Police handcuffed a Black real estate agent and the Black clients he was showing around a home for sale in Wyoming, Mich., after a neighbour called authorities to report “suspicious” activity at the property.
Local police insisted afterward that there was no racial profiling involved in the incident, which played out on a quiet street around 2:15 p.m. on Aug. 1. Instead, they said it was an innocent case of a neighbour mistaking one black car for another, after a break-in at the home a week earlier.
Realtor Eric D. Brown later told local media that it was “traumatizing” to see five police cars show up outside the home while he was simply doing his job.
Brown was showing a client and the client’s teenaged son, 15, around the house when he heard police shouting from outside. Five patrol cars had surrounded the home, and one officer had his gun drawn while another shouted out instructions.
“Come out with your hands up!” the officers shouted. “One at a time!”
Brown and his clients complied and all three of them were handcuffed at the scene.
“At this time you’re not under arrest,” an officer says in bodycam video released by police. “Neighbours are calling in that you’re breaking into the place.”
“I’m a realtor,” Brown replies, moments after he’s been handcuffed. He then directs the officers to the realtor licence in his wallet, before demonstrating that he had used an electronic realtor’s keybox to enter the home in the first place.
Police eventually uncuffed the three individuals and apologized.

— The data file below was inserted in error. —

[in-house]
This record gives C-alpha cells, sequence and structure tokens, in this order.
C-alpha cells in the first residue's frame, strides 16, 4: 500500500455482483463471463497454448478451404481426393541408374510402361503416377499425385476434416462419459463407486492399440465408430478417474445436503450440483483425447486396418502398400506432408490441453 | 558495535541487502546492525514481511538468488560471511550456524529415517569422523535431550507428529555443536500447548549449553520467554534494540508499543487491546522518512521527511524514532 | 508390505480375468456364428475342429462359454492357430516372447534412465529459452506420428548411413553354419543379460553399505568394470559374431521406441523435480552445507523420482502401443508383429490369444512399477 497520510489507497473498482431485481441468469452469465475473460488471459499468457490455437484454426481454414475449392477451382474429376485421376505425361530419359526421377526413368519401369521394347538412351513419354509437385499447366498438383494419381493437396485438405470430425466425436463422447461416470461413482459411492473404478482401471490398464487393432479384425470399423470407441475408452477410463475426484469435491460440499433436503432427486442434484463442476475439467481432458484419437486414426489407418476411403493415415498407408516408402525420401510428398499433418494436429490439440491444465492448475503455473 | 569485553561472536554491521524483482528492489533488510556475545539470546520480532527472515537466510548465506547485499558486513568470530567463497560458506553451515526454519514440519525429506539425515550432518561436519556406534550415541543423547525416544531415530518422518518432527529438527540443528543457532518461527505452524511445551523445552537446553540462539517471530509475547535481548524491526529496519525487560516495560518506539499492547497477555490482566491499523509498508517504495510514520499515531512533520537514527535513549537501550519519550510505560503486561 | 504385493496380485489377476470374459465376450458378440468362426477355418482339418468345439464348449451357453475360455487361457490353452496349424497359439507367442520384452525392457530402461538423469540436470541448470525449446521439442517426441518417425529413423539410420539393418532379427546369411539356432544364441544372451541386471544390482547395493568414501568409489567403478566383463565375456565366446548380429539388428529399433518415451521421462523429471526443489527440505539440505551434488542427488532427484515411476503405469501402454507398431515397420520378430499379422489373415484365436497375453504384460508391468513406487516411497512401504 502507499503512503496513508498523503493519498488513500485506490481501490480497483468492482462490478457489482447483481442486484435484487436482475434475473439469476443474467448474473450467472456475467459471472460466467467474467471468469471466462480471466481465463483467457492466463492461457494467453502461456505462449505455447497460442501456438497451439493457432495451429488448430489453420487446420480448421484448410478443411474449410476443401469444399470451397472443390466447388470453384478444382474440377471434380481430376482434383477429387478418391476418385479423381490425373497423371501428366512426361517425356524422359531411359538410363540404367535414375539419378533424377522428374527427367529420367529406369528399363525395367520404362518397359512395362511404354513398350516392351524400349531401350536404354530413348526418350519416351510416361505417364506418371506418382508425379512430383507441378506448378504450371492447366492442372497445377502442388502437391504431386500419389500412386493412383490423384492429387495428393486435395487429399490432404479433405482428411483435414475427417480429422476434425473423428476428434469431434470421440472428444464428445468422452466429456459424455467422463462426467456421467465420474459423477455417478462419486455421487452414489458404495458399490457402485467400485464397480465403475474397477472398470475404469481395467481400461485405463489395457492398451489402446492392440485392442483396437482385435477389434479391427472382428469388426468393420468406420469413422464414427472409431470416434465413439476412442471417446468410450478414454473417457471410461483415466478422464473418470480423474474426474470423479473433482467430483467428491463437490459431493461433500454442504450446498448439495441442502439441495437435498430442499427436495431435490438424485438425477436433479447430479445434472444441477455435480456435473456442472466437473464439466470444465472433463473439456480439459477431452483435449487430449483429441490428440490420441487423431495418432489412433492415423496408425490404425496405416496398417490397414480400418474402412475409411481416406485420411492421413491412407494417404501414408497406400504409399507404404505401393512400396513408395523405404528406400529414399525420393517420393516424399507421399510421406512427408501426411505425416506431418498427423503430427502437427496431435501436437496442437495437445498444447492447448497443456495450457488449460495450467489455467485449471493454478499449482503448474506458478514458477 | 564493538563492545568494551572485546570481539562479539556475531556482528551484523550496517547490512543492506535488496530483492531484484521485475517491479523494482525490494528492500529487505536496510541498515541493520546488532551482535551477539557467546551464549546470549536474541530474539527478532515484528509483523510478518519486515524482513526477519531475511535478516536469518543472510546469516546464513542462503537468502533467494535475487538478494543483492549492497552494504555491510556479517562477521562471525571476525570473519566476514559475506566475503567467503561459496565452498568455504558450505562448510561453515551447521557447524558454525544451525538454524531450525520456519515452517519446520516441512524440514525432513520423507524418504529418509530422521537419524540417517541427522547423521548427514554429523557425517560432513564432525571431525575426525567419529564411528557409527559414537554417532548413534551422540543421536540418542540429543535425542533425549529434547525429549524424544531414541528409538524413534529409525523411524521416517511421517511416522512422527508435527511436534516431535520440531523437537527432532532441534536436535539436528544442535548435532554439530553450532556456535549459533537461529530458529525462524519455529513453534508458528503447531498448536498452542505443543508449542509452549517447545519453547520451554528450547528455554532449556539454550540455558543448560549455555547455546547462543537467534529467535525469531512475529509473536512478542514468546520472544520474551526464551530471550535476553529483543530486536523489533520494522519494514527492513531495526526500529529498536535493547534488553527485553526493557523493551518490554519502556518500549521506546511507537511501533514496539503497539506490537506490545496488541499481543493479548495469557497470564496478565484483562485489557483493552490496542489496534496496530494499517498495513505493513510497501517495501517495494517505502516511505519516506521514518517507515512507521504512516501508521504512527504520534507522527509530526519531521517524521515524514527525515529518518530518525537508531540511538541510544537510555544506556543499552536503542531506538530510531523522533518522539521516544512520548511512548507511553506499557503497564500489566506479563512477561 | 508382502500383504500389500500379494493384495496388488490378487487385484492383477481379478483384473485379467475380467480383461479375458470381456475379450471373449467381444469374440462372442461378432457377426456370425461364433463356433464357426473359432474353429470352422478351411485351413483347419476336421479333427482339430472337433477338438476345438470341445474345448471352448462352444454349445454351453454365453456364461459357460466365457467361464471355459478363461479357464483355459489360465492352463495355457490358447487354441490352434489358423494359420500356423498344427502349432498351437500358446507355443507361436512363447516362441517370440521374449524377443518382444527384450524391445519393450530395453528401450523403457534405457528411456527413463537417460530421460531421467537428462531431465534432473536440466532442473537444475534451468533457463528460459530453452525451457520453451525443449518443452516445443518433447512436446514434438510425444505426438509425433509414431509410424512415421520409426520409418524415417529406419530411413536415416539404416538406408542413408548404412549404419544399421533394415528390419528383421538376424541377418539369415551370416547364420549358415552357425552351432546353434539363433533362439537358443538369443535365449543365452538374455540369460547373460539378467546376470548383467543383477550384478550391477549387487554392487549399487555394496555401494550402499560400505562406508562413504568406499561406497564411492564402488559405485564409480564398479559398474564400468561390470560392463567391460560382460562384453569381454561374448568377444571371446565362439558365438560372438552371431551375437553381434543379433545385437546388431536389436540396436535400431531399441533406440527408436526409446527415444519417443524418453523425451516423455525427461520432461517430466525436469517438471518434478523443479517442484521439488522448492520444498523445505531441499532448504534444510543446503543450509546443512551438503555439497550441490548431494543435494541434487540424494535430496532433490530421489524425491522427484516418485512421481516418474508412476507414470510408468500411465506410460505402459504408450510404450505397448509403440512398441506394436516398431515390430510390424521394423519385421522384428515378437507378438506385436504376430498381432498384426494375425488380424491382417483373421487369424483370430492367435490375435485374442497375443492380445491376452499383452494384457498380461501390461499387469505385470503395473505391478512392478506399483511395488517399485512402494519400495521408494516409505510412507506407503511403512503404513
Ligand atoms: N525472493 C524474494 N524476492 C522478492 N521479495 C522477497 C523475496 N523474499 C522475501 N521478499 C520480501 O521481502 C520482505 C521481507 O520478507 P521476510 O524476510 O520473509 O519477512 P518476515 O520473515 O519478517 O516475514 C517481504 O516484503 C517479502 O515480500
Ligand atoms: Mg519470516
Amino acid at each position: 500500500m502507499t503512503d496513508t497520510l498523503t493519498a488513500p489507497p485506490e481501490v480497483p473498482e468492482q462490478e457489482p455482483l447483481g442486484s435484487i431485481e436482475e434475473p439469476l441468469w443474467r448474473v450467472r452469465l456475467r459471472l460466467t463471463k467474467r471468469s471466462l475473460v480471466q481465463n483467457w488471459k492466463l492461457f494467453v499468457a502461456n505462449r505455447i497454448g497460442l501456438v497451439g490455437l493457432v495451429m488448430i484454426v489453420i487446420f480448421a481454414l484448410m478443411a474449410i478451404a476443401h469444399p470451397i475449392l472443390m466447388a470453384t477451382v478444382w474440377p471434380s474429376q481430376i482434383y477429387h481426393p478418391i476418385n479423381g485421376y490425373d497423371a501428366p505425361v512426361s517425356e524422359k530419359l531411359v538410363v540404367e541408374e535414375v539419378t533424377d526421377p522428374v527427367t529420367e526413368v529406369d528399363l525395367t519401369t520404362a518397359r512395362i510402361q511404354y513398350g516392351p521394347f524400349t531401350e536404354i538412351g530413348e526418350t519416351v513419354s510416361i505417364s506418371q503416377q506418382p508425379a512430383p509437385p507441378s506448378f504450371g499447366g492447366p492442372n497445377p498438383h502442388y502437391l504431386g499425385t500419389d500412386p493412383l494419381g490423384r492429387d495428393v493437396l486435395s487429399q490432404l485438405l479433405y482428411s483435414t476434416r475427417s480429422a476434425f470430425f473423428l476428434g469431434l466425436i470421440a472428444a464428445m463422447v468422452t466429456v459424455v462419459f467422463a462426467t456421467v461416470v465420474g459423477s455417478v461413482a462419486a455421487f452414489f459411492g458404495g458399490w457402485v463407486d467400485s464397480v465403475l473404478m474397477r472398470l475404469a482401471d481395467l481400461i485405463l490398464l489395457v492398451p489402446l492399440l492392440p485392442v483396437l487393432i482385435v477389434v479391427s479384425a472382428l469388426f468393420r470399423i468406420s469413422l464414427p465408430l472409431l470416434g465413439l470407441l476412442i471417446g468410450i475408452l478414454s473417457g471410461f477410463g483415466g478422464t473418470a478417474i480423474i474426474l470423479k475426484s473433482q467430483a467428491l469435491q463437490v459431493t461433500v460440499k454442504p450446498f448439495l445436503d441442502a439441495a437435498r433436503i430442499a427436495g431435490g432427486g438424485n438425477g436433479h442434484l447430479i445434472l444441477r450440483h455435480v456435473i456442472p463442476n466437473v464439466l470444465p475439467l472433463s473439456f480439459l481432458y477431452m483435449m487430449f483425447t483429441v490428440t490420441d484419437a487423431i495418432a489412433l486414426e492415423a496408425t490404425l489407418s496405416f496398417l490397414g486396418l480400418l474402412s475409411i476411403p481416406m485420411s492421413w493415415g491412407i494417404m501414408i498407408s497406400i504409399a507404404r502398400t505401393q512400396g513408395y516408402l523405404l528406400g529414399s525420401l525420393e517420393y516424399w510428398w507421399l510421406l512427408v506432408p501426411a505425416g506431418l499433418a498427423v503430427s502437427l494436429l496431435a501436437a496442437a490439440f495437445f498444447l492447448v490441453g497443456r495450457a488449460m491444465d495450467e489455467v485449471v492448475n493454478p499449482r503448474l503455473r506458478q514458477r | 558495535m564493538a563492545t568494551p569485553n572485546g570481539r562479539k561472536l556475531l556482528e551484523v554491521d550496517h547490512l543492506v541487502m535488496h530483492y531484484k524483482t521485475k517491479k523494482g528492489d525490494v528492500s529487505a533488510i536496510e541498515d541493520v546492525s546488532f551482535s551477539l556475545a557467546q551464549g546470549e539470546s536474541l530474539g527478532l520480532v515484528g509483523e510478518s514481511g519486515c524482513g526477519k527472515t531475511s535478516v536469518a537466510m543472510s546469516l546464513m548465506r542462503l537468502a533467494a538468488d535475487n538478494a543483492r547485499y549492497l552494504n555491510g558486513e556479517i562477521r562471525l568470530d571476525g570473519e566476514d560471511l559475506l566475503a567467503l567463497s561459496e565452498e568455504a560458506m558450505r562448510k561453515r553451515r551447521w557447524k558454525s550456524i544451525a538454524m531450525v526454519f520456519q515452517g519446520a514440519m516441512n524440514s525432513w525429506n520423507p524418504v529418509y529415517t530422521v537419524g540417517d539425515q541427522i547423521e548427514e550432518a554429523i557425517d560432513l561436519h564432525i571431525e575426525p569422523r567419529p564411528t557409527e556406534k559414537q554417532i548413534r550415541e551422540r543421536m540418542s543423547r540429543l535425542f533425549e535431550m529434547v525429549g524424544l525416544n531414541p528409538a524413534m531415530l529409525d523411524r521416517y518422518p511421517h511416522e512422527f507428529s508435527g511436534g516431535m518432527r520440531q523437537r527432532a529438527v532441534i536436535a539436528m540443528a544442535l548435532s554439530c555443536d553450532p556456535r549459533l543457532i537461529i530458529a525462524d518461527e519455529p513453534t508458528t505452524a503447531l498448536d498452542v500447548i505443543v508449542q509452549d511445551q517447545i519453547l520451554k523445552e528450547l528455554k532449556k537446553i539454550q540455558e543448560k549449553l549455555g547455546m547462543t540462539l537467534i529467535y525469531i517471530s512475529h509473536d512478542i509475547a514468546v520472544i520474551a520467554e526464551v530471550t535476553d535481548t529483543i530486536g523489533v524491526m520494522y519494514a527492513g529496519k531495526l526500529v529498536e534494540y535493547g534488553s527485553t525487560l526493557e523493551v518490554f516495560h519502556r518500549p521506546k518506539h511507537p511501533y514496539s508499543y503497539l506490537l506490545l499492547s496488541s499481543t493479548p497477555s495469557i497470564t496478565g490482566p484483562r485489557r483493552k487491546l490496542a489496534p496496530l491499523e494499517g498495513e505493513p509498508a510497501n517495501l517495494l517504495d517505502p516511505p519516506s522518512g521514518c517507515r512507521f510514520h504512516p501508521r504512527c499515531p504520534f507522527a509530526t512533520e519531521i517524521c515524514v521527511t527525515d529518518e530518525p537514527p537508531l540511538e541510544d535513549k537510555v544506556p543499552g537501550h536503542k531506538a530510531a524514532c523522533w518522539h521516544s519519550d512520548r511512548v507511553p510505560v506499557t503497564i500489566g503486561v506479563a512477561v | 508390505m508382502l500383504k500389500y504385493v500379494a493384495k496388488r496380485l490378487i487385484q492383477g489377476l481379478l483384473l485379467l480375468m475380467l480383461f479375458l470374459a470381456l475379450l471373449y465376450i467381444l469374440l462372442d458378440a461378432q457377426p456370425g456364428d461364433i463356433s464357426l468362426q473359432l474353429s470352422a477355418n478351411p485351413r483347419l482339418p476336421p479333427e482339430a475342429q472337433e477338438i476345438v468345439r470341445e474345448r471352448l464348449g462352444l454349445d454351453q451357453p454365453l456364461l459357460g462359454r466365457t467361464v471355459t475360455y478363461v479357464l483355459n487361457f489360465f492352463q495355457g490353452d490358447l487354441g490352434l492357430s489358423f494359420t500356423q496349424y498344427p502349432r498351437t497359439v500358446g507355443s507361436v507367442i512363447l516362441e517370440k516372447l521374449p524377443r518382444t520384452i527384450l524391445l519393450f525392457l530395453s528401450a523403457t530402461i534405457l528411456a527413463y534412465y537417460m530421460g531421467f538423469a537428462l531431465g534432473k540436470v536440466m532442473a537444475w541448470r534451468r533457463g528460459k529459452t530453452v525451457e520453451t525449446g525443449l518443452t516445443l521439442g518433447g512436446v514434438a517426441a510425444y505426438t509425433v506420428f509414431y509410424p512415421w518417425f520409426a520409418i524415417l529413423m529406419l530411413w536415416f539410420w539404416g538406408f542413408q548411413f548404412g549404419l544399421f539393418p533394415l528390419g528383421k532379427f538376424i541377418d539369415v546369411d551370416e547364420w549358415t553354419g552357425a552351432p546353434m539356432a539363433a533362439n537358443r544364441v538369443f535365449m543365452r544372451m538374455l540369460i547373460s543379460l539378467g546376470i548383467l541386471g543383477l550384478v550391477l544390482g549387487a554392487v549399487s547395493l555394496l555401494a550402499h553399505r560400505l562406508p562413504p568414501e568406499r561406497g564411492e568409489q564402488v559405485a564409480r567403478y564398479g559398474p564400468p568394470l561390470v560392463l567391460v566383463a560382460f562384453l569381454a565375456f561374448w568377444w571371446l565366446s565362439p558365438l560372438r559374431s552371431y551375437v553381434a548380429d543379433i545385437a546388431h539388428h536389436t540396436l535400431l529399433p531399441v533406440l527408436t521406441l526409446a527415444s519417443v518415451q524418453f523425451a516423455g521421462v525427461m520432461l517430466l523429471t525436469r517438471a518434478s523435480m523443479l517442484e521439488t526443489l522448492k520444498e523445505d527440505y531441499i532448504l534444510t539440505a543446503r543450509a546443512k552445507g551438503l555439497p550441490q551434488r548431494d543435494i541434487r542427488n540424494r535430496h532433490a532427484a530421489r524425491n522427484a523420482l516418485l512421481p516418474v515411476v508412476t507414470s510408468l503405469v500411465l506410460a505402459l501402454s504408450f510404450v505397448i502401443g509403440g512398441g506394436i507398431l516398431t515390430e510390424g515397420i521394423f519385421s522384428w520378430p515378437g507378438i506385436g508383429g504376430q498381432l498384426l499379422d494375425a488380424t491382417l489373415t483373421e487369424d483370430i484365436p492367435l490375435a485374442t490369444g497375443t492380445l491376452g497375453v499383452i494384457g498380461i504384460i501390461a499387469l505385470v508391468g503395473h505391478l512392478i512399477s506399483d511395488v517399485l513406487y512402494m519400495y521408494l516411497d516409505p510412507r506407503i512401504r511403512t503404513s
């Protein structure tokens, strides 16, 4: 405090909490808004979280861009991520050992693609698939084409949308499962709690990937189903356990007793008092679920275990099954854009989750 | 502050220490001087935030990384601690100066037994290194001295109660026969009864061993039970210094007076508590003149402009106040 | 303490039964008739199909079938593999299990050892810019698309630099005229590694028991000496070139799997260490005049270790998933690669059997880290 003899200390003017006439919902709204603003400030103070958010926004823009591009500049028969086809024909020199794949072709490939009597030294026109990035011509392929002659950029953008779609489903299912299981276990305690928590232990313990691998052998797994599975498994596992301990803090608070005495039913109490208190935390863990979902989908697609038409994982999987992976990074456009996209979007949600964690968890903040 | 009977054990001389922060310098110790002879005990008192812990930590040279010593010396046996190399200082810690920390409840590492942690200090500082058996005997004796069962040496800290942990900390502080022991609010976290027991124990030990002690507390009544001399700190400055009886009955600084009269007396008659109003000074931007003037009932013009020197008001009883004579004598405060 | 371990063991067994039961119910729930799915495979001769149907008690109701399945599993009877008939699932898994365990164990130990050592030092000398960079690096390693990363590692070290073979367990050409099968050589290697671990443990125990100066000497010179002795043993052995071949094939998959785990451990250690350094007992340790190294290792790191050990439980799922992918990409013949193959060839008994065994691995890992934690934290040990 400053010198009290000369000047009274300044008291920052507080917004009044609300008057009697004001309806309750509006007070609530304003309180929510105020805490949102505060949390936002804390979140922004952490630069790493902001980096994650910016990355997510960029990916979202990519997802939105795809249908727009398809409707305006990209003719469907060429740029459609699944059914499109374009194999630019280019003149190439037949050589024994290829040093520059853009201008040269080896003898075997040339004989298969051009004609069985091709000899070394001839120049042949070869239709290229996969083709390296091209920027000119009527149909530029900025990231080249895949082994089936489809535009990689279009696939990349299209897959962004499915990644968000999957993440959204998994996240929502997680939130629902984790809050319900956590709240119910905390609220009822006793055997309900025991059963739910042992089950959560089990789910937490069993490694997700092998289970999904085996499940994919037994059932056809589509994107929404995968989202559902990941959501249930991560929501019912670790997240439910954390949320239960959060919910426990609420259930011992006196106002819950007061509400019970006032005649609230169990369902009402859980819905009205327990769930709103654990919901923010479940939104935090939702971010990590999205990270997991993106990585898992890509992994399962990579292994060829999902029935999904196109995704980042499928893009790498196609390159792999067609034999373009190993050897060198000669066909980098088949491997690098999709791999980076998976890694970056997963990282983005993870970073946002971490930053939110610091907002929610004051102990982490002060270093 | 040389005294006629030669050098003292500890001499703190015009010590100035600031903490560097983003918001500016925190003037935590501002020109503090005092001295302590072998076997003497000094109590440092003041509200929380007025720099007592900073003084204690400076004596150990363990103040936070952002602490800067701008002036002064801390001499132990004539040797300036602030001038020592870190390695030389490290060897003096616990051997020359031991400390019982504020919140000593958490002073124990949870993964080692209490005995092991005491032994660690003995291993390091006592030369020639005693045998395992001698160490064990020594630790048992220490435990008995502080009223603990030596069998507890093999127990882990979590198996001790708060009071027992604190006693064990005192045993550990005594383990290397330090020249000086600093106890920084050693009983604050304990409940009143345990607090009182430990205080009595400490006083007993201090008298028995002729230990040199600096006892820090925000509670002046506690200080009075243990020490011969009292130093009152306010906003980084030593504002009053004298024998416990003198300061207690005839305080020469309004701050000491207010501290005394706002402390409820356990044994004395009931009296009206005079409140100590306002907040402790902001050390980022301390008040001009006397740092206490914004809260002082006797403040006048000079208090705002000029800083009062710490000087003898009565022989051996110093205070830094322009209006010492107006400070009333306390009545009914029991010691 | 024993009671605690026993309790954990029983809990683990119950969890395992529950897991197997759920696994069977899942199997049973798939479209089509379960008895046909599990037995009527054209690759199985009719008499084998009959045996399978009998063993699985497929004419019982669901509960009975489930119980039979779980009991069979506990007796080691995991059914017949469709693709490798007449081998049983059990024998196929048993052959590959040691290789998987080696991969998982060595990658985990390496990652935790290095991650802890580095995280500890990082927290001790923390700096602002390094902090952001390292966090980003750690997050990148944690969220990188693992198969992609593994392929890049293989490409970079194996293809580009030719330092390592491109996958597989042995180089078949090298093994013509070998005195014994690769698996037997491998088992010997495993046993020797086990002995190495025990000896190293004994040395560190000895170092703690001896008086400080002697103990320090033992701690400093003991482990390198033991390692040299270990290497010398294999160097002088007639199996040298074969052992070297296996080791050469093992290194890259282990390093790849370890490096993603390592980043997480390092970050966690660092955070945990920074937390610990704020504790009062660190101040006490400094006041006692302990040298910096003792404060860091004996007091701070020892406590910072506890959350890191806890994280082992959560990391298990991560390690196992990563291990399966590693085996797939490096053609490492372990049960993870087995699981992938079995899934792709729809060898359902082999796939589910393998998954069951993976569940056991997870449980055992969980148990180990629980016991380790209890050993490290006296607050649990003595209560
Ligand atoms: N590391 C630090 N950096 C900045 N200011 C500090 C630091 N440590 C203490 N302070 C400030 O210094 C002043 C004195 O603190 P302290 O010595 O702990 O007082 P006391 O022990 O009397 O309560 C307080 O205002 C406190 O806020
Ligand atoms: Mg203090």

“Sorry for the inconvenience,” one of them says in the video.
Authorities released the bodycam video and a lengthy statement about the incident this week, after they were accused of racially profiling the Black realtor and his clients.
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Police explained that a suspect had broken into the home on the evening of July 24, and that they had seized a black Mercedes sedan upon arresting him.
One week later, Brown and his clients came to the showing in a black Chevrolet Malibu and a black Hyundai Genesis, which police say “looks similar to a Mercedes.”
Police say a neighbour recalled the earlier incident and reported the cars to the authorities.
Officials also acknowledged that an officer had his gun out during the encounter, but they say that was a standard procedure for providing cover.
Brown says he’s still getting over the incident.
“This is something we’ll never forget and it’s an unfortunate memory,” he told local broadcaster WOOD-TV.
He added that he’s spoken to police Chief Kim Koster, who told him that the officers didn’t know that they still had the break-in suspect’s black Mercedes in impound.
“That’s my point, they should (know),” Brown said. “You don’t show up in a tactical way to do that type of business, that we — the three of us, me, Roy, and Sammy — intended to do, which is to threaten us into submission. There was no ‘let’s understand this situation, let’s go a little bit further to make sure we don’t impact someone’s life or accidentally kill and shoot someone.’ That to me is disturbing.”
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He added that he would’ve liked a chance to explain himself before being handcuffed on the job.
Brown’s prospective client, Roy Thorne, told WOOD-TV that he’s changed his mind about buying that house or any other since the incident.
Charlie Oppler, president of the National Association of Realtors, was not convinced that race wasn’t a factor.
“While, thankfully, neither Brown nor his clients were physically harmed in the incident, racial profiling — and the humiliation, indignity and trauma that comes with it — has no place in our country,” he said in a statement.
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